“Two Southern Classics, One Legendary Taste,” is the marketing language emblazoning every bottle of Cheerwine Kreme, the unholy combination of, well, soda and doughnuts. While Krispy Kreme has graced the tastebuds of us Yankees for some time now, Cheerwine remains uniquely Southern. I’m not from the South, and something tells me the marriage of two foods known for being unhealthy will end in tears.
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Welcome to Gizmodo’s Happy Hour. We can hear your teeth screaming.
The first thing worth stating is that I have no idea what Cheerwine tastes like in its unadulterated state. I’m told it’s a light, cherry-flavored soft drink. And while my neighborhood in Brooklyn is home to two of the best doughnut shops in this once-great nation (Peter Pan’s and Moe’s Doughs, for the curious), I like Krispy Kreme just fine. They make light, oily, totally passable pastries that put Dunkin’ Donuts to shame.
Even at a theoretical level, doughnut soda should be disgusting. It’s not. Mainly because the “doughnut” element is only supposed to evoke only the taste of glaze—an ingredient which is almost entirely sugar... which is then combined with a drink that is also almost entirely sugar. There really isn’t much doughnuttyness to speak of. For a first experience with Cheerwine, it was a pleasant one, though I’m almost certainly on the fast track to a mouthful of cavities as a result.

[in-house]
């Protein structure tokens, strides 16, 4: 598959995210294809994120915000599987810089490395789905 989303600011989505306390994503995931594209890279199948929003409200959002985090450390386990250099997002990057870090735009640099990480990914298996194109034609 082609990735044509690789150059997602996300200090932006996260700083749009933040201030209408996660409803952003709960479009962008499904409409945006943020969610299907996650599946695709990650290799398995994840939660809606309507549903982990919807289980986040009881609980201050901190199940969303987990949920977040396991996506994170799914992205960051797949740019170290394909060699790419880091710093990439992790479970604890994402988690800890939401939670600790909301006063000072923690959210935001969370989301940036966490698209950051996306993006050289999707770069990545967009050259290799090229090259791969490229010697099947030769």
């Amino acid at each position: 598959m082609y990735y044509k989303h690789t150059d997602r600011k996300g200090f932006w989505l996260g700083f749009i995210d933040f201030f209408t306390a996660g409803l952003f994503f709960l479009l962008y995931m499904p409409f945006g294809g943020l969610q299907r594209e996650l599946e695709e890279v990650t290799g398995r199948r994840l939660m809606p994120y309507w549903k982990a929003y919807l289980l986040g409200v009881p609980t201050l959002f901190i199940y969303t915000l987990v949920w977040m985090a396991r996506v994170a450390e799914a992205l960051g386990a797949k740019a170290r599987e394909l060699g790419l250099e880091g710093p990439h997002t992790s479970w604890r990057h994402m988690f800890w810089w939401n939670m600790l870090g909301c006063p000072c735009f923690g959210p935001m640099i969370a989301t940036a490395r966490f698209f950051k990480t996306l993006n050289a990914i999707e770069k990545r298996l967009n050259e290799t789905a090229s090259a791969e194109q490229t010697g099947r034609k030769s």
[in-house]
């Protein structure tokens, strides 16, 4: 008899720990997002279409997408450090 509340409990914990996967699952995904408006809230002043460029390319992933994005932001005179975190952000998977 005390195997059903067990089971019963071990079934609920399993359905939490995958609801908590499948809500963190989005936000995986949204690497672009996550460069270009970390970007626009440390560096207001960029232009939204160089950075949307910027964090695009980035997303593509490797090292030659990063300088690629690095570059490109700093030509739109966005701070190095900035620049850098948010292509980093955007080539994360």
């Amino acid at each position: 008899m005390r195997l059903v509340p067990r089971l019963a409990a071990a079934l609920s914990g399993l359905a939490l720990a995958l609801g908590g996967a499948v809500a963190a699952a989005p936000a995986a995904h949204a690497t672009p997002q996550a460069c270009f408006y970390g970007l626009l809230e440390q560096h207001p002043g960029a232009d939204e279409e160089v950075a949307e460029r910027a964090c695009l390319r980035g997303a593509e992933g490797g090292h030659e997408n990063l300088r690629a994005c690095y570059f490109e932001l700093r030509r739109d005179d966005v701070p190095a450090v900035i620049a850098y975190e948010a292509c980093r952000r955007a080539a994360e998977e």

But what do the Cheerwine experts say? Strangely the response from actual Southerners on Twitter was less than kind. Reactions ranged from disappointment to feelings of genuine betrayal. One guy said it tasted “like absolute shit,” which seems harsh for a product that is totally palatable if underwhelming.
As it stands, Cheerwine Kreme is a marketing ploy, and seemingly not a very successful one at that. While a previous partnership between these venerable North Carolina brands (a doughnut with Cheerwine-flavored creme) was by all accounts well received, the doughnut soda seems to have tapped into peoples’ ire. The way movie reboots have a habit of “ruining” someone’s childhood, messing with foods people feel regionally protective over is a sure-fire way to piss them off, even if an ignorant outsider like me can’t see what all the fuss is over.
On balance, Cheerwine Kreme is drinkable but too sweet, and tastes not at all like doughnuts, or glaze, or whatever the hell it was aiming for. And it’s probably not available where you live. Ironically, it surely would have sold better—and been better received—outside the pocket of people who had any strong feelings about Cheerwine to begin with. Pardon me while I make an appointment with the nearest dentist.